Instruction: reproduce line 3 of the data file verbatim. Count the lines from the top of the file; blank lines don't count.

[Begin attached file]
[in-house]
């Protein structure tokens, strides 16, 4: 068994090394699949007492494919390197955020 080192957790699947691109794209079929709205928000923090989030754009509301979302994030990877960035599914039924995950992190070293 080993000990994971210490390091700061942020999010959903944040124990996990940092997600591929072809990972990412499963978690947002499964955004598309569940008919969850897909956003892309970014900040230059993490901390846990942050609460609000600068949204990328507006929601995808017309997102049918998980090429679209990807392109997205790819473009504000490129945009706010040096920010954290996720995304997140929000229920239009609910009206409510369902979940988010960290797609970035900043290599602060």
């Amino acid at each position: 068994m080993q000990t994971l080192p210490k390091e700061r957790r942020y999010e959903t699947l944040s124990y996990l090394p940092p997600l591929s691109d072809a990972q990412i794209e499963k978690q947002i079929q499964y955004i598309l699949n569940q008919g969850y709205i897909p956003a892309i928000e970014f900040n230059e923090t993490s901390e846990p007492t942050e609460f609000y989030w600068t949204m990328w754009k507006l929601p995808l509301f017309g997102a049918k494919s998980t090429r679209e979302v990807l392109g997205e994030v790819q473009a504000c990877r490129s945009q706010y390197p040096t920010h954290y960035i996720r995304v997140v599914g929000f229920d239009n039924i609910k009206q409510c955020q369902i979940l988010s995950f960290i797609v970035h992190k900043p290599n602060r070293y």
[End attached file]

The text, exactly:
């Amino acid at each position: 068994m080993q000990t994971l080192p210490k390091e700061r957790r942020y999010e959903t699947l944040s124990y996990l090394p940092p997600l591929s691109d072809a990972q990412i794209e499963k978690q947002i079929q499964y955004i598309l699949n569940q008919g969850y709205i897909p956003a892309i928000e970014f900040n230059e923090t993490s901390e846990p007492t942050e609460f609000y989030w600068t949204m990328w754009k507006l929601p995808l509301f017309g997102a049918k494919s998980t090429r679209e979302v990807l392109g997205e994030v790819q473009a504000c990877r490129s945009q706010y390197p040096t920010h954290y960035i996720r995304v997140v599914g929000f229920d239009n039924i609910k009206q409510c955020q369902i979940l988010s995950f960290i797609v970035h992190k900043p290599n602060r070293y």